This scheme—an Inter-country Water Supply Management System—will connect Mechi and Mahakali rivers through one single canal dug up at the edge of the hills that touch the plain regions of Madhesh to the south. The canal will provide an alternative route to connecting East-West ends of the country, much like the east-west road transport built in the 1960s. The difference between the two mega projects will be that the canal system will have a multi-purpose objective that will benefit the nation’s agriculture in a major way and also will help expand the transport system—both on land and over waterway—and we can also envision the growth of canal-based tourism.

Costs and resources
Of course, we can’t ignore the cost aspect of the venture which clearly looks impossible for a low-income country like Nepal for it would take resources of big size to take a project of such magnitude. Digging up of this mega-canal with transport capacity will present an engineering and ecological challenge, along with the mammoth resources needed for designing a controlled release and storage outlet for the excess water that will cost no less than the building of the canal itself. 

For a system of 1,400 kilometer-long canal network with some 50 control-points at each of the major rivers and rivulets, this will present an impossible challenge even for a resourceful and larger country. We still can come up with an estimate—any reasonable estimate—to approach this size figure with, of course, a wide margin of error. We can start with a $200 billion as the total project cost, with allowance for 25 percent error on the up or downside. Which means the total cost of the project will range between $150 billion on the low side and $250 billion on the high side.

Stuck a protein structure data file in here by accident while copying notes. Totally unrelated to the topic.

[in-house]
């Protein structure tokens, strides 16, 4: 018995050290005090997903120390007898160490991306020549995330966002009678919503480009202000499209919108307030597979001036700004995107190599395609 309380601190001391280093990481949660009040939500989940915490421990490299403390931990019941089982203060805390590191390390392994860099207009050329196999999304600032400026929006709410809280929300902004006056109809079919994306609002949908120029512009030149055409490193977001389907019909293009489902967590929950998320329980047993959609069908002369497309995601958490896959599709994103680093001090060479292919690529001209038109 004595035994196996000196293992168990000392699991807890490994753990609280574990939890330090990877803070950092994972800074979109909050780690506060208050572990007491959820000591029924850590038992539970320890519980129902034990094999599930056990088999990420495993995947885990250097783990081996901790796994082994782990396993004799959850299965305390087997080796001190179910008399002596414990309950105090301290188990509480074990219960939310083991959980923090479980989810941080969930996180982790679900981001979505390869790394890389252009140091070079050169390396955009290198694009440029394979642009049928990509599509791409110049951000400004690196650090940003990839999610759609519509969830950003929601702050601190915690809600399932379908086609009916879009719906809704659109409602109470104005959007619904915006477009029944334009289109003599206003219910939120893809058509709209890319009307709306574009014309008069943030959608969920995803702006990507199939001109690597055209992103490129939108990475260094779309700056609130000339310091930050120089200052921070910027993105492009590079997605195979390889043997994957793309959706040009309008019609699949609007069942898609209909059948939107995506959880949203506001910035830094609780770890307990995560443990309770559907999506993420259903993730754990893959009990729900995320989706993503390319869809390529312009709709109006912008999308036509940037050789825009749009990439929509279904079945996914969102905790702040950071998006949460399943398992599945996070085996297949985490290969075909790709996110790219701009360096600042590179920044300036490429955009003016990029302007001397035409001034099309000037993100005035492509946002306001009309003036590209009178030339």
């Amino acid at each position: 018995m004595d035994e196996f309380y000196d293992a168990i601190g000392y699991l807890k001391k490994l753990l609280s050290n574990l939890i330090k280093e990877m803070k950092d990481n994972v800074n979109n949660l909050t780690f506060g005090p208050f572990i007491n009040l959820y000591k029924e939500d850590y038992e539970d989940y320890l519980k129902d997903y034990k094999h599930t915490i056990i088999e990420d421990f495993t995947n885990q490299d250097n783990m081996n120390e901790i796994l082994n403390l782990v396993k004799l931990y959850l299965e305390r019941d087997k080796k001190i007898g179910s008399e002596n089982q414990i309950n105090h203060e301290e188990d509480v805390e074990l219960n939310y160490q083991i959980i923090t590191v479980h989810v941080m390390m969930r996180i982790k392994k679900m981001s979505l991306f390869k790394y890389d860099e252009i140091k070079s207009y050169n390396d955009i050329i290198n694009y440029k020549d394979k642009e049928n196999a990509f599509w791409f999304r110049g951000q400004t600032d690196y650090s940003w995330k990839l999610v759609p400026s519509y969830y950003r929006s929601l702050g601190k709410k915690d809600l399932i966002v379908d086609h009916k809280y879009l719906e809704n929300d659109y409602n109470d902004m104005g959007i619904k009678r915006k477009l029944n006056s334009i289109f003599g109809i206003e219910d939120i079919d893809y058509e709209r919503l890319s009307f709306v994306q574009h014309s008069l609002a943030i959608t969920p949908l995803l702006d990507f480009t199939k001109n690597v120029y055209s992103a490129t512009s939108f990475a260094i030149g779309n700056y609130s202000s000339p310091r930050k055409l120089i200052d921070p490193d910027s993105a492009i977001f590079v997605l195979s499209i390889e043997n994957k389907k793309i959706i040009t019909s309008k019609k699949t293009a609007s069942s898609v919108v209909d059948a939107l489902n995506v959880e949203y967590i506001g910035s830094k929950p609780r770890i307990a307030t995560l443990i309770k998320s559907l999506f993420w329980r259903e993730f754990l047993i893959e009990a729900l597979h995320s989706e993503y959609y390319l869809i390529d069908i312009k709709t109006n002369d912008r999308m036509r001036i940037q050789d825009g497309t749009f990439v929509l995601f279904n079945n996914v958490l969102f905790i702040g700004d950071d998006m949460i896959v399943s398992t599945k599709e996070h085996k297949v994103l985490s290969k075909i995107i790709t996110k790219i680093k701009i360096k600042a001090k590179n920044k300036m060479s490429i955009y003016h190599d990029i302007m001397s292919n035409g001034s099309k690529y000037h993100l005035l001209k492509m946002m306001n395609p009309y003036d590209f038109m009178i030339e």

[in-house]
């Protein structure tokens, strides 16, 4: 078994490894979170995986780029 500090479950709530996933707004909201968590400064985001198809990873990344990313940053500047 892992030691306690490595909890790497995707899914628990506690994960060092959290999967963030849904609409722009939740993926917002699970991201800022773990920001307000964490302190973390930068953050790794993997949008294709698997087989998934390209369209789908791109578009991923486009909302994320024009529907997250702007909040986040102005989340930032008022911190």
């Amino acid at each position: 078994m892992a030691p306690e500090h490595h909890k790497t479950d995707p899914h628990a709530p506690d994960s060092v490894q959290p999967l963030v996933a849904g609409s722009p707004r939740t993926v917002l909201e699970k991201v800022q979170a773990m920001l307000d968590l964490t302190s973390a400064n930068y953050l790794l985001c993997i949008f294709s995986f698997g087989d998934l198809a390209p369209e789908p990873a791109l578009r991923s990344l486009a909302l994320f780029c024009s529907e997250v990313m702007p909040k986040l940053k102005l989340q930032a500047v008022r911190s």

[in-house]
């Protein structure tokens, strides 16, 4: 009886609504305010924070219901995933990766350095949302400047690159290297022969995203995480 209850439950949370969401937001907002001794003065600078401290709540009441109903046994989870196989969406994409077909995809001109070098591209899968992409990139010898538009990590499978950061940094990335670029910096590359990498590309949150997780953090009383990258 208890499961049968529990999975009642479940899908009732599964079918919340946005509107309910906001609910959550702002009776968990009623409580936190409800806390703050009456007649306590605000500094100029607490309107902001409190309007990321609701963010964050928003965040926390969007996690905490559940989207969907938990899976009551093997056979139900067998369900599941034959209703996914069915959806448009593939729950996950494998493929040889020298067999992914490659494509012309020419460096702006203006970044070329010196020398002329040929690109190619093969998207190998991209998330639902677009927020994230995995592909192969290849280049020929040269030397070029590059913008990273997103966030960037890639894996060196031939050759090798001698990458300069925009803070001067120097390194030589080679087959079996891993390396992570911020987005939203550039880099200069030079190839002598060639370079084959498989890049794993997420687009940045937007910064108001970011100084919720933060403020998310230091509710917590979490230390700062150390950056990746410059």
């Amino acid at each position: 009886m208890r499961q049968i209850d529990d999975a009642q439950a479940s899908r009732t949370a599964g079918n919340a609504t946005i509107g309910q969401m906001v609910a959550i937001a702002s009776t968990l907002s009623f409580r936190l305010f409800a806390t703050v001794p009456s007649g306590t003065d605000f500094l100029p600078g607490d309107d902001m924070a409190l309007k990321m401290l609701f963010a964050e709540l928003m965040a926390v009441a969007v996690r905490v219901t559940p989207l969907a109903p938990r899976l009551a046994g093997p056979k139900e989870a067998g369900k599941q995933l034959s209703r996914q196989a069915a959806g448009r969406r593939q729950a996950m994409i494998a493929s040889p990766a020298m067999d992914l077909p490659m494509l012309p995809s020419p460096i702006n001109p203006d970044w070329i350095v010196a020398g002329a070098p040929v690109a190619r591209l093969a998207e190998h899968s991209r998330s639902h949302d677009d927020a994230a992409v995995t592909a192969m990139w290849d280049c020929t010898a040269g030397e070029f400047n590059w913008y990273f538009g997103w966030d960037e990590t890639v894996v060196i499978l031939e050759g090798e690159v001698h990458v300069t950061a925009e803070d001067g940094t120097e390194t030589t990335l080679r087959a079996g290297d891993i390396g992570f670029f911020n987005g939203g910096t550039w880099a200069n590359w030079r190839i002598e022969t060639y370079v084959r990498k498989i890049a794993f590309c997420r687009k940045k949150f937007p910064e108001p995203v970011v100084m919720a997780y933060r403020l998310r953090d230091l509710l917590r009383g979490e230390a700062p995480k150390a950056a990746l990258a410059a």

Such figures are really scary and bound to render the whole enterprise look outlandish, not fit for serious consideration. However, the one relief—and the major one—will be that the project could be spread over decades and may be a century. With a 30-year time period as the start up horizon, annual allocation at constant prices will likely be $5-7 billion, which is half the government’s annual budget and one-fifth of GDP. 

It is not necessary that annual government budget accommodates the total of canal construction cost. With a convincing advocacy to international donor countries and organizations, more than half of this targeted amount can be raised. With credible pursuit of sound monetary and fiscal policy aimed at defending the exchange rate with the Indian rupee and a moderately incentivized interest rate together with equity offer backed by project’s revenue sources, this will harness sizeable sums of as much as 25 percent of the project cost. 

The remaining 25 percent of project cost needs to come from the budget which could be affordable if corruption is reduced and the budget money gets saved by suspending or eliminating hundreds of small projects that give out no return to the national economy and used mostly for feeding corruption. 

The author has worked as Senior Economist for IMF in Washington DC